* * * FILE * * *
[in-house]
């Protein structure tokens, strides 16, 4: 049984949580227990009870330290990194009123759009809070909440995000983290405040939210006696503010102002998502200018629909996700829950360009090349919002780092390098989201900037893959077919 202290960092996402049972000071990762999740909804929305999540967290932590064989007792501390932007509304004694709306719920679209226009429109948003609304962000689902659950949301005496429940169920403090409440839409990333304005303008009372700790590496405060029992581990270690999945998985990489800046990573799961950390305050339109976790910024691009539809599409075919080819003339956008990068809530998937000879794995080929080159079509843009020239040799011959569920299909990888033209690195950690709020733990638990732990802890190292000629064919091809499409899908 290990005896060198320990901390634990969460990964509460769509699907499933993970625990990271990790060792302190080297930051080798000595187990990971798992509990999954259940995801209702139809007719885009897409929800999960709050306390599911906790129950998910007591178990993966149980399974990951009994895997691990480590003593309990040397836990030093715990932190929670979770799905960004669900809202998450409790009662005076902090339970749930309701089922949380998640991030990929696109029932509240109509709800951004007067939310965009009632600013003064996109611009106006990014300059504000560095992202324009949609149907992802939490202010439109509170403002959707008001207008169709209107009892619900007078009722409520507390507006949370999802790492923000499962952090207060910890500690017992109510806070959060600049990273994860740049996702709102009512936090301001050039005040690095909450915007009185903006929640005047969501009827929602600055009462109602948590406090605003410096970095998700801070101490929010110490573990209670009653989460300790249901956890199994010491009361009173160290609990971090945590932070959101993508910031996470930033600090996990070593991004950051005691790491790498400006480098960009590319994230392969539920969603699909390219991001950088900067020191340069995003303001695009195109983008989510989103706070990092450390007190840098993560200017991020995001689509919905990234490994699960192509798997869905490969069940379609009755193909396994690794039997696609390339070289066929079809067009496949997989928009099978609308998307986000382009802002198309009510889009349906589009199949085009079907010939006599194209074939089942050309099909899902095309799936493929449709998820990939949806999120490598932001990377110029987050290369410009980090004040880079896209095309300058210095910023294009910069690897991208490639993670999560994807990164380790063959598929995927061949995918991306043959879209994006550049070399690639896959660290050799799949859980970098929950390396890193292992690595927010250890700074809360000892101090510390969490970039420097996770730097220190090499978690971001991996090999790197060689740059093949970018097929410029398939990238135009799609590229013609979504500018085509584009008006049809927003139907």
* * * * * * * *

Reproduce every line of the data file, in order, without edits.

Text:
[in-house]
């Protein structure tokens, strides 16, 4: 049984949580227990009870330290990194009123759009809070909440995000983290405040939210006696503010102002998502200018629909996700829950360009090349919002780092390098989201900037893959077919 202290960092996402049972000071990762999740909804929305999540967290932590064989007792501390932007509304004694709306719920679209226009429109948003609304962000689902659950949301005496429940169920403090409440839409990333304005303008009372700790590496405060029992581990270690999945998985990489800046990573799961950390305050339109976790910024691009539809599409075919080819003339956008990068809530998937000879794995080929080159079509843009020239040799011959569920299909990888033209690195950690709020733990638990732990802890190292000629064919091809499409899908 290990005896060198320990901390634990969460990964509460769509699907499933993970625990990271990790060792302190080297930051080798000595187990990971798992509990999954259940995801209702139809007719885009897409929800999960709050306390599911906790129950998910007591178990993966149980399974990951009994895997691990480590003593309990040397836990030093715990932190929670979770799905960004669900809202998450409790009662005076902090339970749930309701089922949380998640991030990929696109029932509240109509709800951004007067939310965009009632600013003064996109611009106006990014300059504000560095992202324009949609149907992802939490202010439109509170403002959707008001207008169709209107009892619900007078009722409520507390507006949370999802790492923000499962952090207060910890500690017992109510806070959060600049990273994860740049996702709102009512936090301001050039005040690095909450915007009185903006929640005047969501009827929602600055009462109602948590406090605003410096970095998700801070101490929010110490573990209670009653989460300790249901956890199994010491009361009173160290609990971090945590932070959101993508910031996470930033600090996990070593991004950051005691790491790498400006480098960009590319994230392969539920969603699909390219991001950088900067020191340069995003303001695009195109983008989510989103706070990092450390007190840098993560200017991020995001689509919905990234490994699960192509798997869905490969069940379609009755193909396994690794039997696609390339070289066929079809067009496949997989928009099978609308998307986000382009802002198309009510889009349906589009199949085009079907010939006599194209074939089942050309099909899902095309799936493929449709998820990939949806999120490598932001990377110029987050290369410009980090004040880079896209095309300058210095910023294009910069690897991208490639993670999560994807990164380790063959598929995927061949995918991306043959879209994006550049070399690639896959660290050799799949859980970098929950390396890193292992690595927010250890700074809360000892101090510390969490970039420097996770730097220190090499978690971001991996090999790197060689740059093949970018097929410029398939990238135009799609590229013609979504500018085509584009008006049809927003139907």